News Workers at mail-order company La Redoute protest in Lille against plans to sack 1,200 workers

3.2 million people are working so hard that they risked mental or physical breakdown, study finds

Football: Graham's challenge lifts Ginola

DAVID GINOLA, the artist who has been labelled the best footballer in the world by Dutch master Johan Cruyff, knows the day may never dawn when he earns anything like such a glowing reference from George Graham.

Company of the week: Marks and Spencer

MARKS AND SPENCER, Britain's largest clothing retailer, said it will axe 31 of its top 125 managers - including three board members - in a reorganisation that will result in an exceptional charge of pounds 10m in fiscal 1999.

Education letter: Exhausted, underpaid: and that's a good day

Anthea Millett (`Why we need to raise our game,' EDUCATION 11 February) needs to come down from her ivory tower and do the very thing she complains teachers do not do: talk to people. Anyone who can assert the belief that the profession is in fair shape is quite simply out of touch. It needs only a small amount of research to demonstrate the reality. The haemorrhage of experienced teachers out of the profession and into early retirement has been so great that the teachers' pension fund is in dire straits and a Berlin Wall has been erected to stem the flood of refugees. Meanwhile, insurance companies have moved teachers into the high-risk band, along with pilots and surgeons. Those are not the signs of a profession that is in fair shape.

Obituary: Peter Bowling

HARRY BOWLING, "King of the Cockney Sagas", was 57 before he wrote his first novel, Conner Street's War, set in the London docklands at the outbreak of the Second World War. It was the first of 18 bestselling cockney sagas that, like Ironmonger's Daughter, Tuppence To Tooley Street or his last, The Whispering Years (to be published in June), told poignant, nostalgic - but not romanticised - stories of good-hearted ordinary people in extraordinary circumstances in close-knit south London communities.

Letter: Ageist jobs bias

Sir: The decline in job prospects for men approaching retirement age is blamed on the high cost of funding salary-related pensions ("Jobs for middle-aged men vanishing", 8 February).

`Greying grannies' get radical

Gay parenting is the Townswomen's Guilds' latest issue, reports Jane Hughes

Personal Finance: Money Q&A - Sterling future for your euro windfall

We want to make the most of Fr500,000 we are about to get (in euros) from the sale of our house in France. A large part of the money will be used to pay off a mortgage. The rest we could keep in a French franc/euro bank account, or we could possibly put it in European-based PEPs. Any thoughts would be welcome. We are hoping to take early retirement even though our pensions are inadequate.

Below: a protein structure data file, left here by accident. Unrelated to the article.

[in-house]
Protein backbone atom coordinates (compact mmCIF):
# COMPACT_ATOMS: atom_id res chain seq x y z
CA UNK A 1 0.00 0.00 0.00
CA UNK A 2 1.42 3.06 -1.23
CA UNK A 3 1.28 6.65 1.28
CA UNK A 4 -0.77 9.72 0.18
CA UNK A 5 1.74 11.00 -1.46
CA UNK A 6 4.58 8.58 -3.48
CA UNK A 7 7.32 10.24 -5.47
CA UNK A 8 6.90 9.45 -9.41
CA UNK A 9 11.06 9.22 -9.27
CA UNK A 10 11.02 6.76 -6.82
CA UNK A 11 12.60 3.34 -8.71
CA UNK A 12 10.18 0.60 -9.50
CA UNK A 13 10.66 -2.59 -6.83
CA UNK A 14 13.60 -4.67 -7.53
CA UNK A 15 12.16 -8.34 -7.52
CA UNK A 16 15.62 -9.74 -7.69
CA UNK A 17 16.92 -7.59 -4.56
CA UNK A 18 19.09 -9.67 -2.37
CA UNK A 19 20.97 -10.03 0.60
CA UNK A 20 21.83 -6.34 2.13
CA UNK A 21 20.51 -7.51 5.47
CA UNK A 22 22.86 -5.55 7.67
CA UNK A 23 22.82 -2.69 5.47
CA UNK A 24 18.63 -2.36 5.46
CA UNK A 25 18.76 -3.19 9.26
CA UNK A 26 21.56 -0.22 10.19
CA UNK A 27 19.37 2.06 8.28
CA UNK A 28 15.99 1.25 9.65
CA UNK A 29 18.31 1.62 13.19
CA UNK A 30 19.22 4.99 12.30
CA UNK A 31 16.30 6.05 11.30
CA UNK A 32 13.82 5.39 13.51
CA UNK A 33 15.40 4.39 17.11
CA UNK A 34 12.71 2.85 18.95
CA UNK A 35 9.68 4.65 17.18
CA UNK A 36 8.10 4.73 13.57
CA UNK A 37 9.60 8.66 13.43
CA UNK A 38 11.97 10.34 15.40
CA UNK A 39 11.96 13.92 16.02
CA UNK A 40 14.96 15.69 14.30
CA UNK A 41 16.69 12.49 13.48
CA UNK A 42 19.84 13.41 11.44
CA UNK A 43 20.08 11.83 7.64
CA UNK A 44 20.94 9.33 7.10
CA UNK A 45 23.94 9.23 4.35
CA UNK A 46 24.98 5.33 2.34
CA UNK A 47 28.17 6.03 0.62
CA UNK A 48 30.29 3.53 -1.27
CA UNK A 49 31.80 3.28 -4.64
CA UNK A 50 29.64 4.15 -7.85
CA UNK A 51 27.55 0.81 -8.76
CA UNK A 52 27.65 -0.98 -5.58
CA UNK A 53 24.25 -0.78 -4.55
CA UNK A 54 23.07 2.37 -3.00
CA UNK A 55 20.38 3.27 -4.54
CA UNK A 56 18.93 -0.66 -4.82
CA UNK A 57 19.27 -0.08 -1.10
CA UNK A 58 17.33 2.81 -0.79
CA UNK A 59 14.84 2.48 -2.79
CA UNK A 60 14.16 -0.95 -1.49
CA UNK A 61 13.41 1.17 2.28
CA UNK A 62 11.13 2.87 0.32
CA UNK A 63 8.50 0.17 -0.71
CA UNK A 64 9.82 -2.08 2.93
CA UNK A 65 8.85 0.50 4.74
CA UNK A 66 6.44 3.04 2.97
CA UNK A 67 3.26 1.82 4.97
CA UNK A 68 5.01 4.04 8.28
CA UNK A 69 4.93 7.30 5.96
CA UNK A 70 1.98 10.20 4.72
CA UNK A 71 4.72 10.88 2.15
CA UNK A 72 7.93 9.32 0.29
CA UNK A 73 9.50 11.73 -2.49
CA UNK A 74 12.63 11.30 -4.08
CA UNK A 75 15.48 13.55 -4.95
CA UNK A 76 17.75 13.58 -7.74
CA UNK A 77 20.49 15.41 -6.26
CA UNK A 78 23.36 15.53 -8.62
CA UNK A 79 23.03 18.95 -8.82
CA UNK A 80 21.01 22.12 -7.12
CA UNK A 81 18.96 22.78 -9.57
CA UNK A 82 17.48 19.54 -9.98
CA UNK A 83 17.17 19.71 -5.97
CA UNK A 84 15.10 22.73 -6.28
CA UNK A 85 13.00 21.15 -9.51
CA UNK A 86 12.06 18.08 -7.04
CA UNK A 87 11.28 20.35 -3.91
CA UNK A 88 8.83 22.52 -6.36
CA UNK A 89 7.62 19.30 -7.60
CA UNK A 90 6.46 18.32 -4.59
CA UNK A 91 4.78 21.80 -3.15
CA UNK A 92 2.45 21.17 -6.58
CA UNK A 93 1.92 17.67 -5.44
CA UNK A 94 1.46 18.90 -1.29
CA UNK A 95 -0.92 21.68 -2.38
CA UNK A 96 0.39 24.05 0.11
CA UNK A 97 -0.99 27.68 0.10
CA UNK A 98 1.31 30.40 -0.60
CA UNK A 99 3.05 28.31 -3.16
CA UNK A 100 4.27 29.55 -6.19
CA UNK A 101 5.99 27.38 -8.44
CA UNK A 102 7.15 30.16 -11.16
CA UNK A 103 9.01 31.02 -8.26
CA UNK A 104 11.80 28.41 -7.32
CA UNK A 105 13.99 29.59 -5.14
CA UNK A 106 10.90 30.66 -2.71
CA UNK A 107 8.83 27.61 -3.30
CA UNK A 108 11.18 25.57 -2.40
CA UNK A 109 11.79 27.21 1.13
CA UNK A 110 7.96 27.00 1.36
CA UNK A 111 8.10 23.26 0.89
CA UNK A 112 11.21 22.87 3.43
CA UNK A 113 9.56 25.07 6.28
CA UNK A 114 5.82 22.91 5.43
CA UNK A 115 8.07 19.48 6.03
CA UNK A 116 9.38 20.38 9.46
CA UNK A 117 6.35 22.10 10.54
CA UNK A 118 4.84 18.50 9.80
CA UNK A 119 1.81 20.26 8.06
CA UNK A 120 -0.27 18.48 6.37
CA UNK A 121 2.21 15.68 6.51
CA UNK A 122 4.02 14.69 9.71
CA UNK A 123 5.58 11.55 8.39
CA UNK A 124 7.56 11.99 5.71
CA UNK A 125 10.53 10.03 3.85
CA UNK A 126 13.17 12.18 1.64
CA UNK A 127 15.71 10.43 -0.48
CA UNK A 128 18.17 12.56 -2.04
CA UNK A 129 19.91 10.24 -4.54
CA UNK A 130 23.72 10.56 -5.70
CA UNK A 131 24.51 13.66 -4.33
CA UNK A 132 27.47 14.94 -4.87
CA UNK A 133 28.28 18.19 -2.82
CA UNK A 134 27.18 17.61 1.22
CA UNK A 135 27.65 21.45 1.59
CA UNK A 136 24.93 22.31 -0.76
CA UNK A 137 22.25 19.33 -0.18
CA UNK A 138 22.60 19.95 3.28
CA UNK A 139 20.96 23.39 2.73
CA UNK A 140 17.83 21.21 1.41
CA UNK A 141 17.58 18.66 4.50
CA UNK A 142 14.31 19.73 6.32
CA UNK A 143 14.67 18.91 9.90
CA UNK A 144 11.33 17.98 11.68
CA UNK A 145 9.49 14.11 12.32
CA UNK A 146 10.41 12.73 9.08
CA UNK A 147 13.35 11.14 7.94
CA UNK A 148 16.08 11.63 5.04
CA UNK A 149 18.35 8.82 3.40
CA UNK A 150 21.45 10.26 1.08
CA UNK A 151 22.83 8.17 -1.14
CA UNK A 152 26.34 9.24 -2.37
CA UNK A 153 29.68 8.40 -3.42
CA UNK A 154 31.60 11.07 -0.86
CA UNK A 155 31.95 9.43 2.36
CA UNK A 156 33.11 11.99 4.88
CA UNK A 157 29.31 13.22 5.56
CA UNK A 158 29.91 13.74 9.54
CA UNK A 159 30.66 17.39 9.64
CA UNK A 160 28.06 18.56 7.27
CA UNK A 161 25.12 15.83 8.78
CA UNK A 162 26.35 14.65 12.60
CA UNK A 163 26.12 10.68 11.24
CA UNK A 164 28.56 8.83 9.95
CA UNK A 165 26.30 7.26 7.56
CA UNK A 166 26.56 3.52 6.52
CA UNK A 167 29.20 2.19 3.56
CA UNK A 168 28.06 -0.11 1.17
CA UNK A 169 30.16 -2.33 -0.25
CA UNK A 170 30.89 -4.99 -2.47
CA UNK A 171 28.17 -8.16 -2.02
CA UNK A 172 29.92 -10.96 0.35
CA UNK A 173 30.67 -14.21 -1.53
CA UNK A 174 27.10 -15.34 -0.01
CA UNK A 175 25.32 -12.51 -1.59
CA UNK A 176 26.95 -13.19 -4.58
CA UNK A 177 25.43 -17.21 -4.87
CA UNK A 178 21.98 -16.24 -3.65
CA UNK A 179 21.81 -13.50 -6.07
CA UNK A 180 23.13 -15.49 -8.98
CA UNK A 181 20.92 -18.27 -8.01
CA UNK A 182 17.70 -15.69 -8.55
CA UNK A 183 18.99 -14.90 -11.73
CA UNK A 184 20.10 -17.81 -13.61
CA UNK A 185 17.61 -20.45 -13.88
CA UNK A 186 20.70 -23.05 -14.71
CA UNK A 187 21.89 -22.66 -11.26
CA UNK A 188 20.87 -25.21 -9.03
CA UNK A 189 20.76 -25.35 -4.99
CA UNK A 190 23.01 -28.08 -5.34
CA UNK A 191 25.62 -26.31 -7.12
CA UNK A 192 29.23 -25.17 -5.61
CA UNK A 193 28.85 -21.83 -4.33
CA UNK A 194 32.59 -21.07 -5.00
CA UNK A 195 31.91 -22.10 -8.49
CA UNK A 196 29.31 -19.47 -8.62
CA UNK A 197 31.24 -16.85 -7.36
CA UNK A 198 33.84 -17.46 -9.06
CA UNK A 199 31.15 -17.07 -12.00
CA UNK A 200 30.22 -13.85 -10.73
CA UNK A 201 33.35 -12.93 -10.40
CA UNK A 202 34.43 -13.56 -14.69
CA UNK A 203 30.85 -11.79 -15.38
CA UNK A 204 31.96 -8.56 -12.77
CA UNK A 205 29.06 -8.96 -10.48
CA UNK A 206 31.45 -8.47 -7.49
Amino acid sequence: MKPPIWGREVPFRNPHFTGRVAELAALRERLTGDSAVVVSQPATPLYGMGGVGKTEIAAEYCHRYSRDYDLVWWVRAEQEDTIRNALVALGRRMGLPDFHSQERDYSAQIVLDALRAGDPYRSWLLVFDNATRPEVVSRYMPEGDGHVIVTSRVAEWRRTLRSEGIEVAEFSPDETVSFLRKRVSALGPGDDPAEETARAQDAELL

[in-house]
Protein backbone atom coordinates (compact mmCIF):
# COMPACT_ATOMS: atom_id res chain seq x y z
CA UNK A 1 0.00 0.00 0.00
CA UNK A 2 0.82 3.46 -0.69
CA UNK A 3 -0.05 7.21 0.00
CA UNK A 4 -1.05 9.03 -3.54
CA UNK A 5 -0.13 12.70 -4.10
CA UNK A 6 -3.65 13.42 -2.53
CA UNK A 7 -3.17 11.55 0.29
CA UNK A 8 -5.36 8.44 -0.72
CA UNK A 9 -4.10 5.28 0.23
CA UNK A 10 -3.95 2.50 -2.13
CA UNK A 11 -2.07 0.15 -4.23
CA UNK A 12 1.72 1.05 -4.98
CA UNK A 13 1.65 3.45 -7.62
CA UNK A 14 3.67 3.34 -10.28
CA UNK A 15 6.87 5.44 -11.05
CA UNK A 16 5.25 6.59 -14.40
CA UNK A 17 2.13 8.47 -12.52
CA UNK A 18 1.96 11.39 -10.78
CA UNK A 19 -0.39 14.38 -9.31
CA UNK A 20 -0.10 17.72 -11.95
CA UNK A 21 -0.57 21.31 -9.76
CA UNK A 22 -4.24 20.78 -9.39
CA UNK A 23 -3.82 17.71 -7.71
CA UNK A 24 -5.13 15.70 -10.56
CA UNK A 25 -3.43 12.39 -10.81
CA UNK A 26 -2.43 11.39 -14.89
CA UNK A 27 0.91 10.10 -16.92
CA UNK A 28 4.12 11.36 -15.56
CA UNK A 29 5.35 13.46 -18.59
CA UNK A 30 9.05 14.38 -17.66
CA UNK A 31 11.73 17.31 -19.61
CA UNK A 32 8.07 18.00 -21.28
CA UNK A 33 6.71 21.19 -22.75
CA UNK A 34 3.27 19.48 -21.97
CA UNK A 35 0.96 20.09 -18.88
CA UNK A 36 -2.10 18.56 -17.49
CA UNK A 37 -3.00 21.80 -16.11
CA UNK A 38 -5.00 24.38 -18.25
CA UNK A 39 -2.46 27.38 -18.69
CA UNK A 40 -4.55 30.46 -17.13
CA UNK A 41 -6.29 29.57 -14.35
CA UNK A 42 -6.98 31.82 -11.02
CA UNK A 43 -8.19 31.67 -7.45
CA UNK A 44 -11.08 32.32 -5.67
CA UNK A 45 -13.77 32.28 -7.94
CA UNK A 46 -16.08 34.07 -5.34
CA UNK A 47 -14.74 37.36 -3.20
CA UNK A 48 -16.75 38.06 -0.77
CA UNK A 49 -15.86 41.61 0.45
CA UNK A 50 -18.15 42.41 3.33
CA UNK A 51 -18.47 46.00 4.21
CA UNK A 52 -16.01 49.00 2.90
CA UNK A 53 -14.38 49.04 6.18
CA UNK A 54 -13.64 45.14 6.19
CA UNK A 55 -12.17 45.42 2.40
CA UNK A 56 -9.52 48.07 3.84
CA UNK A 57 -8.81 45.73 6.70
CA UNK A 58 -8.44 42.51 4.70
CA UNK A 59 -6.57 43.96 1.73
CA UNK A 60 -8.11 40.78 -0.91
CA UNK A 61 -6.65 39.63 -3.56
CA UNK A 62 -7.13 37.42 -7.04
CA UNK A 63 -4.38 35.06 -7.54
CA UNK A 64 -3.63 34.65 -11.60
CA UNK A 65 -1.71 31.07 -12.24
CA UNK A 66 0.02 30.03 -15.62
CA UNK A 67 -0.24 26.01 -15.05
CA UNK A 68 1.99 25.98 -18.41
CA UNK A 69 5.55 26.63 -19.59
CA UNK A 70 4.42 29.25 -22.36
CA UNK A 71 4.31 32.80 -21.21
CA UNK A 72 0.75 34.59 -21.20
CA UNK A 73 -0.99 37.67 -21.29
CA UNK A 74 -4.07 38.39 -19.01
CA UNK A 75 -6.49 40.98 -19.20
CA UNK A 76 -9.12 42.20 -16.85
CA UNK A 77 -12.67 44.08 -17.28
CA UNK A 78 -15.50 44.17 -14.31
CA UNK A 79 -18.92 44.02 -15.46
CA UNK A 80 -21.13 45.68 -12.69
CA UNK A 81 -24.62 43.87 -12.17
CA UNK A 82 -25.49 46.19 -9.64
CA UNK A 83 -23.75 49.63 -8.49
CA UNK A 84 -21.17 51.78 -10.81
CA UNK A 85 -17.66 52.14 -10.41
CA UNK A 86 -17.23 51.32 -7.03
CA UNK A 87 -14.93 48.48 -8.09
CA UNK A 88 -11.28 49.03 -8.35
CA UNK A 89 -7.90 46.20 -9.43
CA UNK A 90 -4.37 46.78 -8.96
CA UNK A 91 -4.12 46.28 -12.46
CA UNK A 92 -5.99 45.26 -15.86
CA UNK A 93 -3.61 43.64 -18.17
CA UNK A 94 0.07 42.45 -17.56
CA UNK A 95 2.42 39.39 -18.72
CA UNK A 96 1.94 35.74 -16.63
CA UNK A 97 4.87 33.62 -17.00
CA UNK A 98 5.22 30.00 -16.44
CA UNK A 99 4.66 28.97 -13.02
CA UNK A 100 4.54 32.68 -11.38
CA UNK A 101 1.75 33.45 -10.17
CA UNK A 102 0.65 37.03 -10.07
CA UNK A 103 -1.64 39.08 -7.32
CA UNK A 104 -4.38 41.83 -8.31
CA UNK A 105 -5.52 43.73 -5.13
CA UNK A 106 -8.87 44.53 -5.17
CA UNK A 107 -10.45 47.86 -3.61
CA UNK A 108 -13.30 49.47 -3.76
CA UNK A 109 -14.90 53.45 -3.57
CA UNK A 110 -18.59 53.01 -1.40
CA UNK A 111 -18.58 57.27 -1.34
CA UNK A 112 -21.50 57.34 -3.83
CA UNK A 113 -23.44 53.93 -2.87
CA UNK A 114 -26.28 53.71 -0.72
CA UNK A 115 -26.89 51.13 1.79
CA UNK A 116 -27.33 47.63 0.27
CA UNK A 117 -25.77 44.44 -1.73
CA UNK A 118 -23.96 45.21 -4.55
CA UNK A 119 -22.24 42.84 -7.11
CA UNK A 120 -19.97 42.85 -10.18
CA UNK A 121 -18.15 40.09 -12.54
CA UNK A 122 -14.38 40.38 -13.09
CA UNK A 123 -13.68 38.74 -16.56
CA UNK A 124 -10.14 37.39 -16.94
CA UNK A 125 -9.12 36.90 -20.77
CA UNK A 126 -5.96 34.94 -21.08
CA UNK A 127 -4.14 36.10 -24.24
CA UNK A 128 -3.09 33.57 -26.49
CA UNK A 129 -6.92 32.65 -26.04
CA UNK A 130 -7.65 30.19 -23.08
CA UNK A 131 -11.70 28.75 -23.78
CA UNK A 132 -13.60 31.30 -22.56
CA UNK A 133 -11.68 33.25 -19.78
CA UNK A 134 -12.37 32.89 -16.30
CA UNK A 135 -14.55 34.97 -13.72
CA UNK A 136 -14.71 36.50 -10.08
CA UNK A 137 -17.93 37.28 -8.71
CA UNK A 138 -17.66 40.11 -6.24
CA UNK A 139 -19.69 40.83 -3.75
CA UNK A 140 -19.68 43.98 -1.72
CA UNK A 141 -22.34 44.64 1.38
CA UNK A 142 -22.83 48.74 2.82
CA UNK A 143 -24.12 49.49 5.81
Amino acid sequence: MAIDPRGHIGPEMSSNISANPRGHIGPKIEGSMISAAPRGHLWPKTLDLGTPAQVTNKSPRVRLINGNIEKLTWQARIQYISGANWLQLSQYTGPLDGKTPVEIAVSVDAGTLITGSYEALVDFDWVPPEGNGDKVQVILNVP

Snooker: Old rivalry in young man's game

Snooker, now the province of teenage talent, makes way for Steve Davis and Joe Johnson, both world champions of yesteryear.

The schools that will always lose out

"WHEN I look at some of the inner-city schooling, it is no wonder parents feel they have to move out, or feel that they have to make other arrangements for their children." Speaking on the radio last week, the Prime Minister was at his fatherly, honest, responsible best. And, of course, he is right; it is indeed no wonder that parents feel they have to move out or make other arrangements. What is a wonder, however, is that the obvious humbug - or at the very least class blindness - of Mr Blair's observation went largely unnoticed.

Ulcer puts Yeltsin back in hospital

PRESIDENT Boris Yeltsin, who had just started to make his mark on Russian politics again after illness, was taken back to hospital yesterday, this time suffering from what his press service called a bleeding stomach ulcer. His retreat to the Central Clinical Hospital was bound to set off new calls for his early retirement.

First the murderers walk free. Now the Lawrence police escape justice

THESE ARE the five men who bear the lion's share of responsibility for the failure to bring to justice Stephen Lawrence's racist killers. With four of them already enjoyingretirement on full pension, it emerged yesterday that the fifth is to follow suit - meaning that no police officer in the Lawrence case will ever be punished.

Lawrence detective quits ahead of hearing

THE ONLY police officer facing censure over his handling of the Stephen Lawrence murder inquiry has resigned and will not now appear before a disciplinary hearing.